Messages from Dr. Michael Chiang, NEI Director
NEI’s ability to remain at the forefront of vision research and to ensure that scientific discoveries truly benefit all depends on a workforce with diverse skill sets, viewpoints, and backgrounds. NEI is committed to breaking down the barriers that prevent the full breadth of talent from contributing to the biomedical research enterprise. @NEIDirector
In search of clinician-scientists to review grant applications
New NEI program aims to increase pool of qualified reviewers
January 3, 2022
About 25,000 volunteers review the roughly 80,000 grant applications submitted to NIH each year. The process, which tags the best proposals with the highest potential for making an impact, is the bedrock of NIH's success. And reviewing grant applications is one of the best ways to acquire grant-writing skills, particularly for early-stage investigators.
NEI launched the Clinician Scientist Reviewer Program to increase the pool of qualified clinician scientists eligible to serve as reviewers on NEI special emphasis panels. Program participants will strengthen their grasp of the peer review process while gaining working knowledge of the various NIH grant mechanisms. Importantly, the program will facilitate networking with NEI program staff and fellow reviewers. An additional goal of the program is to increase participation of individuals from underrepresented groups.
To qualify for the program, applicants must have completed all fellowship/ postdoctoral training and be actively involved in research. After attending a brief orientation, participants are assigned one to three grant applications along with instructions for how to review them and develop critiques in preparation for review meetings. Check out additional criteria and other details about how to apply for this new program on the NEI website. And please share with young scientists that you think would benefit from the program.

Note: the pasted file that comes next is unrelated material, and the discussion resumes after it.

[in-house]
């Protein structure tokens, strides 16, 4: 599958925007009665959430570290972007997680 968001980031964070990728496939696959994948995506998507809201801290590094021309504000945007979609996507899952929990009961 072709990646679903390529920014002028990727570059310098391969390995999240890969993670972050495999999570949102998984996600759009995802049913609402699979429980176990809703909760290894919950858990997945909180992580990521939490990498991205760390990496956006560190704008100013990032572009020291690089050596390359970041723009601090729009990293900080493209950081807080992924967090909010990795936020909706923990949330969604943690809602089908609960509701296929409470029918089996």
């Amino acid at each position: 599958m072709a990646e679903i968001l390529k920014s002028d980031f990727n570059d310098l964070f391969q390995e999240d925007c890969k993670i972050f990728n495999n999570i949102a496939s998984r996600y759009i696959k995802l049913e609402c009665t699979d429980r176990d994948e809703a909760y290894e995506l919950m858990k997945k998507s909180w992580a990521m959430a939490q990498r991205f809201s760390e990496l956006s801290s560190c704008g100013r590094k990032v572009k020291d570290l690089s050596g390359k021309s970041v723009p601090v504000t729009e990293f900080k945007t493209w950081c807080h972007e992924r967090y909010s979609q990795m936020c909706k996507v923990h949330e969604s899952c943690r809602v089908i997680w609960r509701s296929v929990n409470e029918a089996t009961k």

Michael F. Chiang, M.D.
DIVRO: Encouraging diversity through summer internships
November 2, 2021
Encouraging diversity is more than doing the right thing. It makes science better by incorporating unique perspectives, strategies, and solutions.
The NEI launched the Diversity in Vision Research and Ophthalmology summer internship program in 2011 to address the underrepresentation of specific communities in science. Our hope was that we could persuade talented young people to pursue careers in vision research if we offered them a hands-on experience that tempted their curiosity and helped them tap into the vision research community.
A decade later, we’re seeing our efforts pay off. DIVRO has supported more than 80 summer interns. Nearly half were college students. About a quarter were medical school students, with the remainder a mix of high school and graduate students.
Modupe Adetunji joined NEI for summers during and after her undergraduate training at Princeton University. She worked in the Laboratory of Retinal Cell and Molecular Biology with Stanislav Tomarev. With Tomarev and colleagues, she authored a 2017 paper on the neuroprotective effects of platelet-derived growth factor in a mouse model of glaucoma. She returned to NEI briefly after her first year of medical school at the University of Pennsylvania. She is now an ophthalmology resident at Duke University.
Alexis Warren interned with the late Robert Nussenblatt in the NEI Laboratory of Immunology in 2014 after her first year of medical school at the University of Kansas. She was Chief Resident at the University of Iowa Department of Ophthalmology and Visual Sciences and is now completing a vitreoretinal surgery fellowship at the University of Illinois in Chicago.